The advantages of volunteering reported by adults aged 55 and older are largely dependent upon the characteristics of the activities in which they participate, according to a recent article appearing in The Gerontologist (Vol. 49, No. 1). The lead author is Nancy Morrow-Howell, PhD, of Washington University in St. Louis.
She and her colleagues document the benefits of volunteering as identified by older adults ? a departure from many previous studies, which have focused on the benefits observed by researchers. They also compare reported benefits with information about the volunteer program, such as volunteer training, support, and stipends.
“These findings suggest that characteristics of volunteer programs can be strengthened to maximize the benefits of volunteering to older adults,” the authors state.
Morrow-Howell’s team sampled 401 people aged 55 and older from 13 volunteer programs. The volunteer activities included teaching, tutoring, mentoring, policing and public safety work, conservation efforts, and supportive counseling. More than 30 percent of participants said they were “a great deal better off” because of the service they contributed, and almost 60 percent identified a benefit to their families. Twenty percent reported improved overall health.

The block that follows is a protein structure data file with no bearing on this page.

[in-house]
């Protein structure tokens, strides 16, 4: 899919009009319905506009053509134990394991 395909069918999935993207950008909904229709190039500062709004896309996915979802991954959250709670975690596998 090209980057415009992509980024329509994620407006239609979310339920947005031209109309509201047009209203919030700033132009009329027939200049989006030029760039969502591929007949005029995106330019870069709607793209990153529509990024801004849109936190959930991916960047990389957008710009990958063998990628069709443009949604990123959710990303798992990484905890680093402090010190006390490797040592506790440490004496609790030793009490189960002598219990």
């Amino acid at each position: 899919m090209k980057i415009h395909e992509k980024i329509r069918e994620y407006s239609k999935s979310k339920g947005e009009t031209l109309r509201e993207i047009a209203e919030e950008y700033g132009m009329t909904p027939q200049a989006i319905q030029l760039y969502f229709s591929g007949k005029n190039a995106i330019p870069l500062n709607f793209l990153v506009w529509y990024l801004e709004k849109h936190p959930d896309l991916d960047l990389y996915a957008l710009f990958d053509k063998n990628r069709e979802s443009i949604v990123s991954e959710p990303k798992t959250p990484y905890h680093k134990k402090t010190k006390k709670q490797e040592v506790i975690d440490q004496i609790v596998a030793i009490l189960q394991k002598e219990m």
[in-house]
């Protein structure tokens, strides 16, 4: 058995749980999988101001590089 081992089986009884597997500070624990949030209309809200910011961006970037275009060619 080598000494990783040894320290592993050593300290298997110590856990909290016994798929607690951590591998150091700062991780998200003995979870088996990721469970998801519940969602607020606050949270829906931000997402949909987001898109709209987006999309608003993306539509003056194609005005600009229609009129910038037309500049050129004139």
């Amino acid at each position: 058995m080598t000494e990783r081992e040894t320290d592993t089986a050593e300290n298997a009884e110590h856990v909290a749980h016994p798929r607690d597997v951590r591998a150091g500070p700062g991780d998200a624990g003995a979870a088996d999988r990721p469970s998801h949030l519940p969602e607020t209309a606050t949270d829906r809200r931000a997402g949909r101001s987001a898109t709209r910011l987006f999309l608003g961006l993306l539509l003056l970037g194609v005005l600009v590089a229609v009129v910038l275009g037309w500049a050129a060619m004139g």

The reported benefits depended upon the participant’s demographics as well as the type and characteristics of activity.
For example, among those who received compensation for their work, the positive relationship between stipend and perceived advantages was weaker for the oldest of the 55+ sample, for non-white older adults, and for those with lower education and lower income.
Women and lower-income volunteers also reported more benefit than others from participating in public security programs. The researchers speculated that those older adults who traditionally had less authority thrived in roles involving law enforcement.
Support for this research was provided by the MetLife Foundation and the Longer Life Foundation.
The Gerontologist is a refereed publication of The Gerontological Society of America (GSA), the nation’s oldest and largest interdisciplinary organization devoted to research, education, and practice in the field of aging. The principal mission of the Society ? and its 5,000+ members ? is to advance the study of aging and disseminate information among scientists, decision makers, and the general public. GSA’s structure also includes a policy institute, the National Academy on an Aging Society, and an educational branch, the Association of Gerontology in Higher Education.